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A few quick takes on Wednesday night’s mayoral forum.
The lawsuit against him was dropped Tuesday, but lawyers for his accuser say Murray’s overplaying his hand.
One thing’s for sure: Seattle has a lot of pro-labor candidates. But some slight differences emerged.
The move will leave the House Democrats’ slim majority a bit slimmer.
Seattle’s next leader will be liberal. But that doesn’t mean there aren’t important policy differences between the candidates.
Take our quiz to figure out which of Seattle’s leading mayoral candidates is most like you.
$100,000 raised in a single week and other fun facts about Seattle’s mayoral candidates.
With ally Ed Murray on his way out, local labor is losing its patience for leftist upstarts.
The first-term councilmember considered throwing her hat into the wide-open mayor’s race, but won’t.
She’s the third this week. There’s just one more week to go to file.
In her campaign kickoff today, she framed herself as a mainstream progressive who could get things done. Sound familiar?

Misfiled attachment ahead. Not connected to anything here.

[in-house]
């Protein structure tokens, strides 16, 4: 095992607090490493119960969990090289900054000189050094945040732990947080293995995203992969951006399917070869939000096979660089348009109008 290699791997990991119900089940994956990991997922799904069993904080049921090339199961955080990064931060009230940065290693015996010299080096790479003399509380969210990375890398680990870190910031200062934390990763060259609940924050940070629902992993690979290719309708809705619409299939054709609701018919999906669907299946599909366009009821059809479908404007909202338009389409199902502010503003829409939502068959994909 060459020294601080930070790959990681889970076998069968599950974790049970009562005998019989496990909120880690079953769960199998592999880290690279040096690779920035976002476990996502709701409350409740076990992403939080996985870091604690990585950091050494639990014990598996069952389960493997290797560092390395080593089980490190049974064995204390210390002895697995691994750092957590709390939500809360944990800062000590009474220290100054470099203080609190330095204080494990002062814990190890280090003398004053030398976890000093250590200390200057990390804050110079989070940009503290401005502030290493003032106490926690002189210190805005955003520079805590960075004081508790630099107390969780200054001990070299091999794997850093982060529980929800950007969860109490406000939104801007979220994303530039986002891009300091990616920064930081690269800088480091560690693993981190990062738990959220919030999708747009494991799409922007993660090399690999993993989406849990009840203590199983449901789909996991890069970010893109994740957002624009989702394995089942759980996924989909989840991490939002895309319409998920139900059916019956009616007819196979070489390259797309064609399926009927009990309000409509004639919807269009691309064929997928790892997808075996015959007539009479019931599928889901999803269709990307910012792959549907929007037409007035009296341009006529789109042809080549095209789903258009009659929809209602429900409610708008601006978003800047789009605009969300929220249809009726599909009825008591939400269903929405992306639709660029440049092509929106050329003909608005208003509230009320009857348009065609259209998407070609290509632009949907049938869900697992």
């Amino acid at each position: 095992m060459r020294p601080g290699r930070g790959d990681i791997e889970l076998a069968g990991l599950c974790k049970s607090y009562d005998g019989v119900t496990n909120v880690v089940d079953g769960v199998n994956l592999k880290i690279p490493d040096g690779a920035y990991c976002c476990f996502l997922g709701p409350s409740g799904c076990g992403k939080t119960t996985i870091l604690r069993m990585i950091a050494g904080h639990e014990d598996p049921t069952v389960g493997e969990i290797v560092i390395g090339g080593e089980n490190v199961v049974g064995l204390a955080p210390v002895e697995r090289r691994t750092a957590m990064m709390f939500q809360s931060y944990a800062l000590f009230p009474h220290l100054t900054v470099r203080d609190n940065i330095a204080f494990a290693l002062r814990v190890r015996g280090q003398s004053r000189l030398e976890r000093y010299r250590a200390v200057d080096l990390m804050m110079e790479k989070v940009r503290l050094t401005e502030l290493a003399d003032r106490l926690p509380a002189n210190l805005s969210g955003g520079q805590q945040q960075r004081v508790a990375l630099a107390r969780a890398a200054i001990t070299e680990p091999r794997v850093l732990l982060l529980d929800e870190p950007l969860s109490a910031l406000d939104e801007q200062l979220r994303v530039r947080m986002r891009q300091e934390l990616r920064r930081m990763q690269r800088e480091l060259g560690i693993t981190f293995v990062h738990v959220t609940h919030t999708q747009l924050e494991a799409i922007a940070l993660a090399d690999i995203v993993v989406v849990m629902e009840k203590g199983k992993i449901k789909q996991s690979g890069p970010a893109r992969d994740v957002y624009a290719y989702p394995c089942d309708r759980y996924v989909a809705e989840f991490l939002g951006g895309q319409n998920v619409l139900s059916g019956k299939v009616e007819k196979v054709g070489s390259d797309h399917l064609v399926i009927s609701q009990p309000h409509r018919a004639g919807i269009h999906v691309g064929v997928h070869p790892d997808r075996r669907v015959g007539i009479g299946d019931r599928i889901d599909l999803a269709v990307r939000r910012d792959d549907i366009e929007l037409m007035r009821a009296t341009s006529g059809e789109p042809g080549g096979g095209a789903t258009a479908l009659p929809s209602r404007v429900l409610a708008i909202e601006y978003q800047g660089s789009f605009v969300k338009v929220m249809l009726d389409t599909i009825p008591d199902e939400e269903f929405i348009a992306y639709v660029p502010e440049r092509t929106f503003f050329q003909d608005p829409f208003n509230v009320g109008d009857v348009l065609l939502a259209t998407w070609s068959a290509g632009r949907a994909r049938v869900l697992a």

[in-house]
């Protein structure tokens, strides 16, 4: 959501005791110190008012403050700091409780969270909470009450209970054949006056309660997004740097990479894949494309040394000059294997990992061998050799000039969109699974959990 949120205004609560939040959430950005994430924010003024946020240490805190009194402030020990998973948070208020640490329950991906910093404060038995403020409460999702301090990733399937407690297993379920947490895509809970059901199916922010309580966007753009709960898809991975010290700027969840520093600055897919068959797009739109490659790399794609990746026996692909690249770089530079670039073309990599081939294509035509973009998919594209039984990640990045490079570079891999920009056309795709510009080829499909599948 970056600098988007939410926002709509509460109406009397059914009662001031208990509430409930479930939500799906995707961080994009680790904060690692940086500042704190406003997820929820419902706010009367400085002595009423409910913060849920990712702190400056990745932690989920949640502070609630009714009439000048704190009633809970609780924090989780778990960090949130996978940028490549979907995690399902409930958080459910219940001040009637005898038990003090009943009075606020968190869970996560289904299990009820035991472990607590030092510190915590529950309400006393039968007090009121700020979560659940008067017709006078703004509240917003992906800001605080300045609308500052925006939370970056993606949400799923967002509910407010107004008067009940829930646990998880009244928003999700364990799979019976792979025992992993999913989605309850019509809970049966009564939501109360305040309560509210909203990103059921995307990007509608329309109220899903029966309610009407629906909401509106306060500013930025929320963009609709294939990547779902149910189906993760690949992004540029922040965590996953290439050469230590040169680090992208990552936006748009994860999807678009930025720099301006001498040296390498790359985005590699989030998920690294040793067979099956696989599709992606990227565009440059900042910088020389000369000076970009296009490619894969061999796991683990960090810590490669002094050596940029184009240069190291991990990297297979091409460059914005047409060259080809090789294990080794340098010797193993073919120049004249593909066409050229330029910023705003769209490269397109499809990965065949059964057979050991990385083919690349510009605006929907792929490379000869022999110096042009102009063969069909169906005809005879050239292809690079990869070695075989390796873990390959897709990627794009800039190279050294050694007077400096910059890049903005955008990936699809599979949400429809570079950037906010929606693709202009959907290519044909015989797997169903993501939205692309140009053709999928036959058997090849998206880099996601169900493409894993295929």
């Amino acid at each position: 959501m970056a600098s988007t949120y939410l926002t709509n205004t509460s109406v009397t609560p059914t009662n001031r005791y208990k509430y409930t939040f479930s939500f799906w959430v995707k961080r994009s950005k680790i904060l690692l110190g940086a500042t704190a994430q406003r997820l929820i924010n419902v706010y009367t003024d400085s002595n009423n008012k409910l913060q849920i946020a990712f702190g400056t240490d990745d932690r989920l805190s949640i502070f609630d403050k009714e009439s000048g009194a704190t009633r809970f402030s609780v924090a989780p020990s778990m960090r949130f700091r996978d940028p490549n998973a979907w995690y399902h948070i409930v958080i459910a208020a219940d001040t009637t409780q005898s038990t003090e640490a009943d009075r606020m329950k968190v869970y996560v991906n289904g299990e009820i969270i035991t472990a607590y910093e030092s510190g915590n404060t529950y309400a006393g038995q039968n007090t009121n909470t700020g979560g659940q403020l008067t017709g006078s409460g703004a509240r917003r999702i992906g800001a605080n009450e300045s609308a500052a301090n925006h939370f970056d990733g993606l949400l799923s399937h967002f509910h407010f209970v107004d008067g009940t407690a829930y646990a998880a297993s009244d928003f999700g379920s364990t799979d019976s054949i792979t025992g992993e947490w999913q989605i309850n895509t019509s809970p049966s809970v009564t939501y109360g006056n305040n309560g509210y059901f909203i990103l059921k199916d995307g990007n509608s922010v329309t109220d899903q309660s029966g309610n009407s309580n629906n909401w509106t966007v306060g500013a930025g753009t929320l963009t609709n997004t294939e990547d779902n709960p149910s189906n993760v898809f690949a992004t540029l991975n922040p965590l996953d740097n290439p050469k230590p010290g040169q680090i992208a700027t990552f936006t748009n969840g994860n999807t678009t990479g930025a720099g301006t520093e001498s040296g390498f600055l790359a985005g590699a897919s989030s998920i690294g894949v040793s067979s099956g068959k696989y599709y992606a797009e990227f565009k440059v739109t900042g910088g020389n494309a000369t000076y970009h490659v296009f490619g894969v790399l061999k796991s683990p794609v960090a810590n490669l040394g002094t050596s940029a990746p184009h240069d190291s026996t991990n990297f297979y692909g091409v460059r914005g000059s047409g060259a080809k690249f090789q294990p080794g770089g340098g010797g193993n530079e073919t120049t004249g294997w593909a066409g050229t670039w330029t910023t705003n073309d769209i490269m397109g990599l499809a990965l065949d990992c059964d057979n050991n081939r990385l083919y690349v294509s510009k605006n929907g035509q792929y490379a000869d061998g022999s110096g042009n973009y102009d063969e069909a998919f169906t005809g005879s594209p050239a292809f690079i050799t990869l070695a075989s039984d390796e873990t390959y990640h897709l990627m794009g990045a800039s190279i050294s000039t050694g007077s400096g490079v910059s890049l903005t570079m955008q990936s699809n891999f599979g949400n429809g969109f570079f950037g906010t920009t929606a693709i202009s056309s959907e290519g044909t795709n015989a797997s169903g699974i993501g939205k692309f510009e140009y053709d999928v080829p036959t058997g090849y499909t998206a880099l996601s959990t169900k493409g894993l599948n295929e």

Seattle Councilmember M. Lorena González is rumored to also be planning to run.
Cary Moon and Mike McGinn say the sex abuse lawsuit compromises Murray’s ability to lead. Nonsense, says Murray camp.
The move comes more than a month after sex abuse allegations against the mayor emerged.
The mayor can’t just transfer his $200,000 in campaign contributions to another candidate.
The mayor’s response to allegations that he raped minors has drawn more criticism than the allegations themselves.
There is an effort to get Bill Bryant to run.
The other three serious candidates were largely reacting to Oliver’s activist agenda.
Moon supports safe drug sites, city taxes on the wealthy, and greater density in single-family zones.
McGinn is the first major candidate to enter the race since abuse allegations surfaced against Murray.